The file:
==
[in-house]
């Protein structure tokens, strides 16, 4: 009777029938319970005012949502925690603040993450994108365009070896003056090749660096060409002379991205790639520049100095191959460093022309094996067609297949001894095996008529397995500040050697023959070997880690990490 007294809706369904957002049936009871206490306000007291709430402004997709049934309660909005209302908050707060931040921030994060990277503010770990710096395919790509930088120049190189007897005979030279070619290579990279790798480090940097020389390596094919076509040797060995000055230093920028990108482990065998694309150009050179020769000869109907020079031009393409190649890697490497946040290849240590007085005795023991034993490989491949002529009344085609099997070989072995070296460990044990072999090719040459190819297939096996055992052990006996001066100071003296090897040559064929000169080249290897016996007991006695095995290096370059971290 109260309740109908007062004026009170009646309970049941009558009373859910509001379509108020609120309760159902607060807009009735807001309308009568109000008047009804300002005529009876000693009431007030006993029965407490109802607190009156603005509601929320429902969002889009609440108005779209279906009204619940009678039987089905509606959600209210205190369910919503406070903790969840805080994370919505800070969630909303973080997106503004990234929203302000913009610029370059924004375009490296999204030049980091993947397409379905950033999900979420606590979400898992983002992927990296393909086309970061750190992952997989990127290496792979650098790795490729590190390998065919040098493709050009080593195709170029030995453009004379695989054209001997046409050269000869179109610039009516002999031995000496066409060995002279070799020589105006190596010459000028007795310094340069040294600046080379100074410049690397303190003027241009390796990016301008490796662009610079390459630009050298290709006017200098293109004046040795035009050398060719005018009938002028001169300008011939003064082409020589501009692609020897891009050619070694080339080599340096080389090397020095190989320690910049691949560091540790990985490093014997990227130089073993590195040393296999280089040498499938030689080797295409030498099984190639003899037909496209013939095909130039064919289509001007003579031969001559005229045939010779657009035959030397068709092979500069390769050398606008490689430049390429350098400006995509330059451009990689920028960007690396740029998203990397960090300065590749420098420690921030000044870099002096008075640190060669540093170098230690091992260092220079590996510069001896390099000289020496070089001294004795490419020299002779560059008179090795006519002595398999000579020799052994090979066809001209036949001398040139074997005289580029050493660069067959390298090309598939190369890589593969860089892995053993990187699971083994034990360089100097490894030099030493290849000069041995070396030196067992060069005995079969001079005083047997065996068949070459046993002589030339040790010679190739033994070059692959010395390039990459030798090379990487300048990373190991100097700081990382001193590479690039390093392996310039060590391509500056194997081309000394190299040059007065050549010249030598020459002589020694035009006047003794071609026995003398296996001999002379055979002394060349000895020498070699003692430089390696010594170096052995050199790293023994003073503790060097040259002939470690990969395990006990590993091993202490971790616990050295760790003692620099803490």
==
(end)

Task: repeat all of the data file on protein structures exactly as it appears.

[in-house]
């Protein structure tokens, strides 16, 4: 009777029938319970005012949502925690603040993450994108365009070896003056090749660096060409002379991205790639520049100095191959460093022309094996067609297949001894095996008529397995500040050697023959070997880690990490 007294809706369904957002049936009871206490306000007291709430402004997709049934309660909005209302908050707060931040921030994060990277503010770990710096395919790509930088120049190189007897005979030279070619290579990279790798480090940097020389390596094919076509040797060995000055230093920028990108482990065998694309150009050179020769000869109907020079031009393409190649890697490497946040290849240590007085005795023991034993490989491949002529009344085609099997070989072995070296460990044990072999090719040459190819297939096996055992052990006996001066100071003296090897040559064929000169080249290897016996007991006695095995290096370059971290 109260309740109908007062004026009170009646309970049941009558009373859910509001379509108020609120309760159902607060807009009735807001309308009568109000008047009804300002005529009876000693009431007030006993029965407490109802607190009156603005509601929320429902969002889009609440108005779209279906009204619940009678039987089905509606959600209210205190369910919503406070903790969840805080994370919505800070969630909303973080997106503004990234929203302000913009610029370059924004375009490296999204030049980091993947397409379905950033999900979420606590979400898992983002992927990296393909086309970061750190992952997989990127290496792979650098790795490729590190390998065919040098493709050009080593195709170029030995453009004379695989054209001997046409050269000869179109610039009516002999031995000496066409060995002279070799020589105006190596010459000028007795310094340069040294600046080379100074410049690397303190003027241009390796990016301008490796662009610079390459630009050298290709006017200098293109004046040795035009050398060719005018009938002028001169300008011939003064082409020589501009692609020897891009050619070694080339080599340096080389090397020095190989320690910049691949560091540790990985490093014997990227130089073993590195040393296999280089040498499938030689080797295409030498099984190639003899037909496209013939095909130039064919289509001007003579031969001559005229045939010779657009035959030397068709092979500069390769050398606008490689430049390429350098400006995509330059451009990689920028960007690396740029998203990397960090300065590749420098420690921030000044870099002096008075640190060669540093170098230690091992260092220079590996510069001896390099000289020496070089001294004795490419020299002779560059008179090795006519002595398999000579020799052994090979066809001209036949001398040139074997005289580029050493660069067959390298090309598939190369890589593969860089892995053993990187699971083994034990360089100097490894030099030493290849000069041995070396030196067992060069005995079969001079005083047997065996068949070459046993002589030339040790010679190739033994070059692959010395390039990459030798090379990487300048990373190991100097700081990382001193590479690039390093392996310039060590391509500056194997081309000394190299040059007065050549010249030598020459002589020694035009006047003794071609026995003398296996001999002379055979002394060349000895020498070699003692430089390696010594170096052995050199790293023994003073503790060097040259002939470690990969395990006990590993091993202490971790616990050295760790003692620099803490």